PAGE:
Things You Need to Know about Arsenic in Rice
Things You Need to Know About Arsenic in Rice
Now that millions of Americans are avoiding gluten in wheat products, they are increasingly turning to rice products, which are free of protein that causes digestive stress in some people. What they may not now is that rice contains shocking amounts of one of the worlds most insidious toxins: ARSENIC.
We have written about this several times before, but it is important enough to write about it again.
- White basmati and sushi rice contain the least arsenic. They contain only about half as much arsenic per serving as most other types of rice. If these were the only rice products consumed in a household, an adult could safely eat up to 4 ½ servings per week while a child could safely eat up to 2 ¾ servings per week. White basmati rice from California, India and Pakistan at the healthiest choices.
- Beware of basmati rice from the U.S. that is not from California.
Texmati rice from the southern states is very high in arsenic. These are rices from Texas, Arkansas, and Louisiana.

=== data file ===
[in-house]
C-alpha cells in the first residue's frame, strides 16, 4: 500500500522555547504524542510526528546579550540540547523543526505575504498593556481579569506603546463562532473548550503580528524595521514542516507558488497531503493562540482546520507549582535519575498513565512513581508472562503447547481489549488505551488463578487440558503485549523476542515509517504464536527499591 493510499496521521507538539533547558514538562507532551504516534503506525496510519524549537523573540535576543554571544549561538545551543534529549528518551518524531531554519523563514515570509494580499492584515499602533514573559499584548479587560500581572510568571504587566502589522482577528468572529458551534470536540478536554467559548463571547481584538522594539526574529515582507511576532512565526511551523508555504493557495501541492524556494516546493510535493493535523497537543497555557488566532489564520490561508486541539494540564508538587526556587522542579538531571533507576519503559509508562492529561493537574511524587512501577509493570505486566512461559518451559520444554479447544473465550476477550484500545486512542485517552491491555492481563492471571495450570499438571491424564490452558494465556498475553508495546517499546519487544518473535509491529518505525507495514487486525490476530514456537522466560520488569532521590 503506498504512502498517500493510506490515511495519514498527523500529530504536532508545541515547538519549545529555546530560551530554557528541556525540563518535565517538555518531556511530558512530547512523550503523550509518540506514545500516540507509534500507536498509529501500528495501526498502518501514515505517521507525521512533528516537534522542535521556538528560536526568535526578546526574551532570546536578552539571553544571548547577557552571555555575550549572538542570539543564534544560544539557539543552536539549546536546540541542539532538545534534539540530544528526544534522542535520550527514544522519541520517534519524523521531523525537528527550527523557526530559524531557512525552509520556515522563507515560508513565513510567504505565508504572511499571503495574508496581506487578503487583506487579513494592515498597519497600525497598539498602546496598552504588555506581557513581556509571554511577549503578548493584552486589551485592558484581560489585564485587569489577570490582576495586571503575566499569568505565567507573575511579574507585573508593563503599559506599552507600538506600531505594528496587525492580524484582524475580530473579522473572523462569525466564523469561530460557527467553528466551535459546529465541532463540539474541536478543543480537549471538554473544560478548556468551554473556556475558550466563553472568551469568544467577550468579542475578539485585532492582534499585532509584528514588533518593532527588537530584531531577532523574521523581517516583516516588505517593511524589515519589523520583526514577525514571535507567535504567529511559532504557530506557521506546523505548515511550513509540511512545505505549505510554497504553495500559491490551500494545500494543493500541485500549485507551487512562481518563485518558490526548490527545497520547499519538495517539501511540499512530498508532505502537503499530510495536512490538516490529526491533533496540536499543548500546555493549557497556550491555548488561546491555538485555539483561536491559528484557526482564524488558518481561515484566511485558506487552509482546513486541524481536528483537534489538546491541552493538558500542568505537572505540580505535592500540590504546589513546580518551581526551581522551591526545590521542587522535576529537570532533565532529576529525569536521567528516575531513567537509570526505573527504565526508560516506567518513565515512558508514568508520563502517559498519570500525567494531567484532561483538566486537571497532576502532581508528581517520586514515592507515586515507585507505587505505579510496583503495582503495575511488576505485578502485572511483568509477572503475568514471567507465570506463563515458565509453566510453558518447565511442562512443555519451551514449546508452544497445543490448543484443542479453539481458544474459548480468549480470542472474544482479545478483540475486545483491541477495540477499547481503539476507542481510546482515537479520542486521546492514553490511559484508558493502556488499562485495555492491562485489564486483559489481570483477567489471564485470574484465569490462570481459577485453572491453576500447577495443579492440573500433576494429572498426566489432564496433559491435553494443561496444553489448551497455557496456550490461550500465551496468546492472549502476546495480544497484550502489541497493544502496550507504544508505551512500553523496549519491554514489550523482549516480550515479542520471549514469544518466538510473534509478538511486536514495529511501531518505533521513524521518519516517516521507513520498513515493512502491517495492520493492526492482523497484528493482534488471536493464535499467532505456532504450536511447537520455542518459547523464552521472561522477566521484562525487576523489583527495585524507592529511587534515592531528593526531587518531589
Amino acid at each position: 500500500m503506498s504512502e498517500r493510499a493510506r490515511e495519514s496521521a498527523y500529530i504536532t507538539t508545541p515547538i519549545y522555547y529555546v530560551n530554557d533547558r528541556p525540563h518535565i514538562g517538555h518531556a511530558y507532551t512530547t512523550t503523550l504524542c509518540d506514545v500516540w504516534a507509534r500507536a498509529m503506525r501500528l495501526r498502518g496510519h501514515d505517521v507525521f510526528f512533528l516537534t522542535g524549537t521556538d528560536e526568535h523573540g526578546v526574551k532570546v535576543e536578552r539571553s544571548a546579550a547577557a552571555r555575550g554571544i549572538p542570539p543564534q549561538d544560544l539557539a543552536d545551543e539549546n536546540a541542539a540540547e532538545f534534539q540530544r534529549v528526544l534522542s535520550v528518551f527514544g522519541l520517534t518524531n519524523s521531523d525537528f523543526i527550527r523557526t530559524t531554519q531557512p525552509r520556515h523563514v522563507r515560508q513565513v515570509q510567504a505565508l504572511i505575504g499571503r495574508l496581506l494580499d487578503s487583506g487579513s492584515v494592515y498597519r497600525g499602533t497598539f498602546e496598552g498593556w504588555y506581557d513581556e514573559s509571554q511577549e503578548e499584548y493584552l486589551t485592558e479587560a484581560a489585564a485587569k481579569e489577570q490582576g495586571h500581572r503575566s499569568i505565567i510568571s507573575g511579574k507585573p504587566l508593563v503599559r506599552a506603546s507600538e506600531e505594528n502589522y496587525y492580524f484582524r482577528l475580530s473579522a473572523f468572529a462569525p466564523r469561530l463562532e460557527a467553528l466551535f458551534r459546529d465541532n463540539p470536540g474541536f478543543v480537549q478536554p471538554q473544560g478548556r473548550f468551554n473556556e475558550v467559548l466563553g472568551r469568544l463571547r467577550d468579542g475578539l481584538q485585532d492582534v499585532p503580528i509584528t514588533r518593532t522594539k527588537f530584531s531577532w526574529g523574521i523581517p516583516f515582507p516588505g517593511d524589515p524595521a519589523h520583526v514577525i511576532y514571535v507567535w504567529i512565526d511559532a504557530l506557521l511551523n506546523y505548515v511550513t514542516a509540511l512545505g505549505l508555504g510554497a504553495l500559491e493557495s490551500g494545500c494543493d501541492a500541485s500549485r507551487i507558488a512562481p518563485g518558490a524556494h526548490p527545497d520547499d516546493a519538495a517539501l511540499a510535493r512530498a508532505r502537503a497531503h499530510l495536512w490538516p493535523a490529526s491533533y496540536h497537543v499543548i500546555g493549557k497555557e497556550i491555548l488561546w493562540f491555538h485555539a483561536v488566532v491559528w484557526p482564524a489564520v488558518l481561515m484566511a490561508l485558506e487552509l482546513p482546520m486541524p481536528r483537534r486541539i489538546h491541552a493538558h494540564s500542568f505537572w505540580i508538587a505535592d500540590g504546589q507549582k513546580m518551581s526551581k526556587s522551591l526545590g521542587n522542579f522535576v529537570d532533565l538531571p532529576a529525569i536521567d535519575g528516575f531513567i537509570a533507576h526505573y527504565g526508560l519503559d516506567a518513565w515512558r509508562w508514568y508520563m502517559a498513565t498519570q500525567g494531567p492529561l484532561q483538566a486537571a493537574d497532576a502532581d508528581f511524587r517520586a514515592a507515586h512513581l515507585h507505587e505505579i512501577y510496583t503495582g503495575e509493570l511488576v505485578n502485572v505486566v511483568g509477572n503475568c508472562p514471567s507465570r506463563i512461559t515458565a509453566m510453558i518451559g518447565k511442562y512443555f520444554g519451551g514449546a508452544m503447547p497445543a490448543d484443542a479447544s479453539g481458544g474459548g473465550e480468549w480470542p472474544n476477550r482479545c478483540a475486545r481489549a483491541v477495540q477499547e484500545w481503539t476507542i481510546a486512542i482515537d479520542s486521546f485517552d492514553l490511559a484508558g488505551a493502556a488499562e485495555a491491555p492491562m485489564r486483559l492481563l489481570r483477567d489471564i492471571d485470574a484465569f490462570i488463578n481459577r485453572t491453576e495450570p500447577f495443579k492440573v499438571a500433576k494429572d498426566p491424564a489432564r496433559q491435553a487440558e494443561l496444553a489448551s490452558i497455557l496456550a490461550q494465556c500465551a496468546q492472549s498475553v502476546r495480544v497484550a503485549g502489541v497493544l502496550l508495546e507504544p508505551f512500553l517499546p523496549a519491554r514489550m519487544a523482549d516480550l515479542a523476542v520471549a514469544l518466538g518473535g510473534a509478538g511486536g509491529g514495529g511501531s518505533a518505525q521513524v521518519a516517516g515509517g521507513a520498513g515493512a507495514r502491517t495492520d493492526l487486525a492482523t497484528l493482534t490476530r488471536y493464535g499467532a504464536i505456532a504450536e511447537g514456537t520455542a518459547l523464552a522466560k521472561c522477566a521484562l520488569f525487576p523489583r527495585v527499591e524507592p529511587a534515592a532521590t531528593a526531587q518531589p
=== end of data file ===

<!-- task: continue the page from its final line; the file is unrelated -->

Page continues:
- Brown rice contains the most Arsenic!
It contains 80% more arsenic than the white basmati rice has. Arsenic accumulates in the grains brown outer layer. This is frustrating when you are trying to eat so healthy. Remember, it is only the marketing skills of television and radio who have said brown rice is healthy.
- Some rice products are washed in arsenic.
One serving of hot rice cereal ( ¼ c uncooked) and one serving of rice pasta ( 2 ounces) are loaded with arsenic. Just a single serving of either food accounts for about half of the recommended weekly maximum amount of rice for adults.
- Other grains contain only minimal amounts of arsenic.
Other grains have only minimal amounts of arsenic, such as quinoa, buckwheat, polenta, barley, faro or bulgar.
- Cook rice like pasta to reduce arsenic.
You can remove 30 – 50 percent of the arsenic in rice by cooking it like pasta. Thoroughly rinse raw rice before cooking it, boil it in a mixture of six cups of water to every one cup of rice and then drain the excess water. Brown rice does hold up to this method better than white rice, but you have to remove more arsenic. Some people are soaking their rice in water for several hours before cooking it.
Posted on March 31, 2015, in Foods, Health and Disease and tagged arsenic, foods, health, health and wellness, health benefits, healthy eating, healthy recipes, rice, wellness. Bookmark the permalink. Leave a comment.